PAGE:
Information about the author.
Named one of science fiction’s 100 best books by noted genre editor David Pringle, Thomas M. Disch’s On Wings of Song is at once allegory, social satire, political fable, and brilliantly written science fiction of the ultimate out-of-body experience. In Disch’s dazzlingly imagined future America, Daniel Weinraub dreams of escaping the repressive midwest of the mid-twenty-first century through an electronic device with which the user takes flight into cyberspace when activated with a quasi-musical code called “The Symphonette.” Daniel’s adventures take him from Iowa’s God-fearing police state and its “correctional” labor camps for the sinful to Manhattan’s mean streets and “cyberspatial flight paths.”
Exploring questions of guilt and responsibility, the second book in Thomas M. Disch’s Supernatural Minnesota series, The M.D., is a satisfying mix of dark humor, biting social commentary, and terrifying horror. Given the power to heal or to harm by the Roman god Mercury through a magical staff, the caduceus, young Billy Michaels embarks on a lifelong journey of inflicting good and evil on those who cross his path. Wielding the caduceus, Billy, and later the grown-up, greedy physician William, can only cure in proportion to the amount of suffering he inflicts. From paralyzing his brother and mutilating schoolmates to wreaking a nationwide plague and running for-profit concentration camps for the sick, Michaels’s powers spin quickly out of control.
If Charles Dickens has written speculative fiction, he might have created a novel as intricate, passionate, and lacerating as Thomas M. Disch’s visionary portrait of the underbelly of 21st-century New York City. The residents of the public housing project at 334 East 11th Street live in a world of rationed babied and sanctioned drug addiction. Real food is displayed in museums and hospital attendants moonlight as body-snatchers.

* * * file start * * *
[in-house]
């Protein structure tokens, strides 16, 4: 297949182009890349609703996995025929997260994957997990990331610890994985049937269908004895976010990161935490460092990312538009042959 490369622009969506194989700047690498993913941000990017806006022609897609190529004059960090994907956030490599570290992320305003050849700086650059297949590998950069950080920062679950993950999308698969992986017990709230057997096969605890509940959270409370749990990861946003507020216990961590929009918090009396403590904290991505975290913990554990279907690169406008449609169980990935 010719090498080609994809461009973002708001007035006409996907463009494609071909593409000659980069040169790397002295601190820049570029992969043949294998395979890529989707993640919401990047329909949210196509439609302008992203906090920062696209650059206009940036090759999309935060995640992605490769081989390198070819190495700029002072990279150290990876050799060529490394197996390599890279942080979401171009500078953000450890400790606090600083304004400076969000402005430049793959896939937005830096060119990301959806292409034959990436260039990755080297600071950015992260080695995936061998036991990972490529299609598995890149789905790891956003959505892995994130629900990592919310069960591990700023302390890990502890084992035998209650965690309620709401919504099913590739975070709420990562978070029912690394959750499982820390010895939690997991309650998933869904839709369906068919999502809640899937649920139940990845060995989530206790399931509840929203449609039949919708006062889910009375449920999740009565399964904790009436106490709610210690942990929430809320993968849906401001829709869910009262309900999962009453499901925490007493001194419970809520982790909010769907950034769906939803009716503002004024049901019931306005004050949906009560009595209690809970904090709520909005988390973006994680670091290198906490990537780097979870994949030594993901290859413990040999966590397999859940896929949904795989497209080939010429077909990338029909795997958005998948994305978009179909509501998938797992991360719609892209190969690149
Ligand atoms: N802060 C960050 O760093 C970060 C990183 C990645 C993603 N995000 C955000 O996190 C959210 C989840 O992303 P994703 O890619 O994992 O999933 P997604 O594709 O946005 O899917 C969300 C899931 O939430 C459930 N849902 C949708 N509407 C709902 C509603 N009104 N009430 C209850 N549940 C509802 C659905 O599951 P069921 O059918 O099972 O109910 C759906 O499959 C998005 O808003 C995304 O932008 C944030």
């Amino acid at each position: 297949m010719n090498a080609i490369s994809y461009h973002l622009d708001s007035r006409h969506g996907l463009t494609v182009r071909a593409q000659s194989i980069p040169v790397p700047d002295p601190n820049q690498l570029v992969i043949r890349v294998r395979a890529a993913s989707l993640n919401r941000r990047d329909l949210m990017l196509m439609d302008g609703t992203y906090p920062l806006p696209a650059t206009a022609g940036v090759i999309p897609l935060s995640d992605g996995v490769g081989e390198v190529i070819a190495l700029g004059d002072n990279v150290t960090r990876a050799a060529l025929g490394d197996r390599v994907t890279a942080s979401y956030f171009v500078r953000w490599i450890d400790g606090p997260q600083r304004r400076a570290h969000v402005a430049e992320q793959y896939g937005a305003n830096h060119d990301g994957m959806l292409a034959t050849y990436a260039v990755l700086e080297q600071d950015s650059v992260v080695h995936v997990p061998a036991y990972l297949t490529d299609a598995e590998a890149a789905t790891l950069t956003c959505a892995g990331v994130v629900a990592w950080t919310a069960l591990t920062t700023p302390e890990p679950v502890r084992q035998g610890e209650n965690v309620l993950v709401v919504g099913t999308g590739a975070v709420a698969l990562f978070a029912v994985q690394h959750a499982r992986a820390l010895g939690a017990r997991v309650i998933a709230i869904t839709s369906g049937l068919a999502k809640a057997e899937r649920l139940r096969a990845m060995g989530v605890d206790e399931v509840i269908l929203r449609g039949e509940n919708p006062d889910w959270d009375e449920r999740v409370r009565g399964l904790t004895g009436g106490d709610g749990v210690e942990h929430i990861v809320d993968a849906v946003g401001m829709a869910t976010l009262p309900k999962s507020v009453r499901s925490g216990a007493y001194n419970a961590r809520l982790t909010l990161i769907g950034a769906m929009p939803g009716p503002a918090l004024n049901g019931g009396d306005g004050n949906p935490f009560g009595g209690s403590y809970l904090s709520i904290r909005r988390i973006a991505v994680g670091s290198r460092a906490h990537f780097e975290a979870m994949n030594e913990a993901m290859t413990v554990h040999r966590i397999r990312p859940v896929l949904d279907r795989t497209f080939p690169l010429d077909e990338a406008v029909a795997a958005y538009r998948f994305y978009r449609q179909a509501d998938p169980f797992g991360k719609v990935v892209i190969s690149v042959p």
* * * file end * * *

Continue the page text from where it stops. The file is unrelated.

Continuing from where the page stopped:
Nimbly hopscotching backward and forward in time, Disch charts the shifting relationships between this world’s inheritors: an aging matriarch who falls in love with her young social worker; a widow seeking comfort from the spirit of her dead husband; a privileged preteen choreographing the perfectly gratuitous murder. Poisonously funny, piercingly authentic, 344is a masterpiece of social realism disguised as science fiction.
This spectacular novel established Thomas M. Disch as a major new force in science fiction. First published in 1965, it was immediately labeled a masterpiece reminiscent of the works of J.G. Ballard and H.G. Wells
In this harrowing novel, the world’s cities have been reduced to cinder and ash and alien plants have overtaken the earth. The plants, able to grow the size of maples in only a month and eventually reach six hundred feet, have commandeered the world’s soil and are sucking even the Great Lakes dry. In northern Minnesota, Anderson, an aging farmer armed with a Bible in one hand and a gun in the other, desperately leads the reduced citizenry of a small town in a daily struggle for meager existence. Throw into this fray Jeremiah Orville, a marauding outsider bent on a bizarre and private revenge, and the fight to live becomes a daunting task.